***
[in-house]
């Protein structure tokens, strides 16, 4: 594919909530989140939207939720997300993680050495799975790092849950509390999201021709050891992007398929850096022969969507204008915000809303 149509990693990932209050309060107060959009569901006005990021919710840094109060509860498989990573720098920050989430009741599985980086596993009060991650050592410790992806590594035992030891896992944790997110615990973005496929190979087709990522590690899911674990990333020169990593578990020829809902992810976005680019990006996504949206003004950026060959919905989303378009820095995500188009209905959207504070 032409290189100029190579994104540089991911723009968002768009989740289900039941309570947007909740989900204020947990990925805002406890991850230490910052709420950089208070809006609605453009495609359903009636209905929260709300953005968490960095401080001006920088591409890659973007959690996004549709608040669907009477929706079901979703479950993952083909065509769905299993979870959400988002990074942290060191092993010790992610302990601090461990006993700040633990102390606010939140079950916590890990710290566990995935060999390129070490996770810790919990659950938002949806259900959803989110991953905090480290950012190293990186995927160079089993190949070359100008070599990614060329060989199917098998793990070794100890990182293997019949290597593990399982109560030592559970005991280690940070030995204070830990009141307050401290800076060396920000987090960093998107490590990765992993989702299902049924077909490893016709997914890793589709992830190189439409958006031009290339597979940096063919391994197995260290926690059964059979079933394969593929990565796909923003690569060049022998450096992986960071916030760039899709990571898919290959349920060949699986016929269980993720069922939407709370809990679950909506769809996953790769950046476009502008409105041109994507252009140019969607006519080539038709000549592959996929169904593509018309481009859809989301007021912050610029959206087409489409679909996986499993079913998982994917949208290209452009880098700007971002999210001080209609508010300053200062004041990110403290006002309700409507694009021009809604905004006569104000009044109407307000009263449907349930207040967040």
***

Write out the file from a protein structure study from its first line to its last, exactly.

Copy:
[in-house]
């Protein structure tokens, strides 16, 4: 594919909530989140939207939720997300993680050495799975790092849950509390999201021709050891992007398929850096022969969507204008915000809303 149509990693990932209050309060107060959009569901006005990021919710840094109060509860498989990573720098920050989430009741599985980086596993009060991650050592410790992806590594035992030891896992944790997110615990973005496929190979087709990522590690899911674990990333020169990593578990020829809902992810976005680019990006996504949206003004950026060959919905989303378009820095995500188009209905959207504070 032409290189100029190579994104540089991911723009968002768009989740289900039941309570947007909740989900204020947990990925805002406890991850230490910052709420950089208070809006609605453009495609359903009636209905929260709300953005968490960095401080001006920088591409890659973007959690996004549709608040669907009477929706079901979703479950993952083909065509769905299993979870959400988002990074942290060191092993010790992610302990601090461990006993700040633990102390606010939140079950916590890990710290566990995935060999390129070490996770810790919990659950938002949806259900959803989110991953905090480290950012190293990186995927160079089993190949070359100008070599990614060329060989199917098998793990070794100890990182293997019949290597593990399982109560030592559970005991280690940070030995204070830990009141307050401290800076060396920000987090960093998107490590990765992993989702299902049924077909490893016709997914890793589709992830190189439409958006031009290339597979940096063919391994197995260290926690059964059979079933394969593929990565796909923003690569060049022998450096992986960071916030760039899709990571898919290959349920060949699986016929269980993720069922939407709370809990679950909506769809996953790769950046476009502008409105041109994507252009140019969607006519080539038709000549592959996929169904593509018309481009859809989301007021912050610029959206087409489409679909996986499993079913998982994917949208290209452009880098700007971002999210001080209609508010300053200062004041990110403290006002309700409507694009021009809604905004006569104000009044109407307000009263449907349930207040967040």